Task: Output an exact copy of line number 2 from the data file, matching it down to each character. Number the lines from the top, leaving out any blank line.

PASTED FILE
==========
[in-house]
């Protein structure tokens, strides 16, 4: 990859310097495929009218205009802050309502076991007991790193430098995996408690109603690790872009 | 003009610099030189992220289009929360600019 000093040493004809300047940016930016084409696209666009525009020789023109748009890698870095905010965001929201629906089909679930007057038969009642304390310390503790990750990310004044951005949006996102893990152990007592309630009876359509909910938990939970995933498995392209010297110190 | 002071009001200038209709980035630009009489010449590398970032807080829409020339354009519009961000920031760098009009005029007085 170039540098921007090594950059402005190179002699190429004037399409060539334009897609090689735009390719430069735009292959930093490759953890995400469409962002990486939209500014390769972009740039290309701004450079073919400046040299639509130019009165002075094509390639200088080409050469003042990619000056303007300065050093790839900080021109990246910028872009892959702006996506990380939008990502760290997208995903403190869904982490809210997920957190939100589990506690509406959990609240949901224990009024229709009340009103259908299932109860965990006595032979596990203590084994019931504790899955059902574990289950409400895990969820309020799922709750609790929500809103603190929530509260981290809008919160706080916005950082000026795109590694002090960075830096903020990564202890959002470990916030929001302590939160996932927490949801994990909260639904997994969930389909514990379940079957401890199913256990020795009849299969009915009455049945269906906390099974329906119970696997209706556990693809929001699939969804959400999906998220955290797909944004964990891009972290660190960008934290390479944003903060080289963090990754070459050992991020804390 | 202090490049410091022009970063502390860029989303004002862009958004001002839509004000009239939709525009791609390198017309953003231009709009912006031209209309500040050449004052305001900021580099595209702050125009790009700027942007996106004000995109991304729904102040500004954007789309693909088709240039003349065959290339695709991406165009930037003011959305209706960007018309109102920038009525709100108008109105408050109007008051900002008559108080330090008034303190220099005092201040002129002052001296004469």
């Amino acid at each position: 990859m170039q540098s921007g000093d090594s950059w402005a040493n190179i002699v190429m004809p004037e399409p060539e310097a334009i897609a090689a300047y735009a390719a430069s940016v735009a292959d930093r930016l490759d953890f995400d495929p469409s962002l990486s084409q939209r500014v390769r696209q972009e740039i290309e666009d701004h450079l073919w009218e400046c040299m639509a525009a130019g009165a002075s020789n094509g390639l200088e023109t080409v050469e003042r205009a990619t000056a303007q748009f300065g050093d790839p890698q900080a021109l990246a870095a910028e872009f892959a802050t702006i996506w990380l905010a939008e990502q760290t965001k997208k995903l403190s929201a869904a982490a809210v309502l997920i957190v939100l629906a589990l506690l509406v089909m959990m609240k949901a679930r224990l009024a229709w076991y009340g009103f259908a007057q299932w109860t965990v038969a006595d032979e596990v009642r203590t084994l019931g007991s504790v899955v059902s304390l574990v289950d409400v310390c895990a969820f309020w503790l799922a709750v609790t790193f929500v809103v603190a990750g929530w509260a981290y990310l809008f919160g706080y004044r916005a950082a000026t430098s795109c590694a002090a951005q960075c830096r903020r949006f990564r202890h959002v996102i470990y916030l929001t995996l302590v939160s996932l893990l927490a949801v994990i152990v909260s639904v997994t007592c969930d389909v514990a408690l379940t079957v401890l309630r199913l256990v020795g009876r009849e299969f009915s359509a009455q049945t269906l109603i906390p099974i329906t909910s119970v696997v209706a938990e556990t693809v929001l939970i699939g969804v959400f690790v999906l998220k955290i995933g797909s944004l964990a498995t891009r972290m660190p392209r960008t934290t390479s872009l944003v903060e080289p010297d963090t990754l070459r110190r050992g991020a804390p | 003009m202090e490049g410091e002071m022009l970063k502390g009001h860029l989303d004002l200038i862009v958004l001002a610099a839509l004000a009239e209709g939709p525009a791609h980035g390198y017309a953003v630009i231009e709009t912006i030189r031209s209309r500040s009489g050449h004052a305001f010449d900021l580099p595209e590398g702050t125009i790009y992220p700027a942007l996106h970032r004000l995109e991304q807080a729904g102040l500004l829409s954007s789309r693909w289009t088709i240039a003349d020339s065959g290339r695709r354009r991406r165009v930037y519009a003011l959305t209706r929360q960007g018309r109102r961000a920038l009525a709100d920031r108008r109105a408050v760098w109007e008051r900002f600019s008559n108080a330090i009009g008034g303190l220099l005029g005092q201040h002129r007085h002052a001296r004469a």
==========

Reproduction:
């Protein structure tokens, strides 16, 4: 990859310097495929009218205009802050309502076991007991790193430098995996408690109603690790872009 | 003009610099030189992220289009929360600019 000093040493004809300047940016930016084409696209666009525009020789023109748009890698870095905010965001929201629906089909679930007057038969009642304390310390503790990750990310004044951005949006996102893990152990007592309630009876359509909910938990939970995933498995392209010297110190 | 002071009001200038209709980035630009009489010449590398970032807080829409020339354009519009961000920031760098009009005029007085 170039540098921007090594950059402005190179002699190429004037399409060539334009897609090689735009390719430069735009292959930093490759953890995400469409962002990486939209500014390769972009740039290309701004450079073919400046040299639509130019009165002075094509390639200088080409050469003042990619000056303007300065050093790839900080021109990246910028872009892959702006996506990380939008990502760290997208995903403190869904982490809210997920957190939100589990506690509406959990609240949901224990009024229709009340009103259908299932109860965990006595032979596990203590084994019931504790899955059902574990289950409400895990969820309020799922709750609790929500809103603190929530509260981290809008919160706080916005950082000026795109590694002090960075830096903020990564202890959002470990916030929001302590939160996932927490949801994990909260639904997994969930389909514990379940079957401890199913256990020795009849299969009915009455049945269906906390099974329906119970696997209706556990693809929001699939969804959400999906998220955290797909944004964990891009972290660190960008934290390479944003903060080289963090990754070459050992991020804390 | 202090490049410091022009970063502390860029989303004002862009958004001002839509004000009239939709525009791609390198017309953003231009709009912006031209209309500040050449004052305001900021580099595209702050125009790009700027942007996106004000995109991304729904102040500004954007789309693909088709240039003349065959290339695709991406165009930037003011959305209706960007018309109102920038009525709100108008109105408050109007008051900002008559108080330090008034303190220099005092201040002129002052001296004469």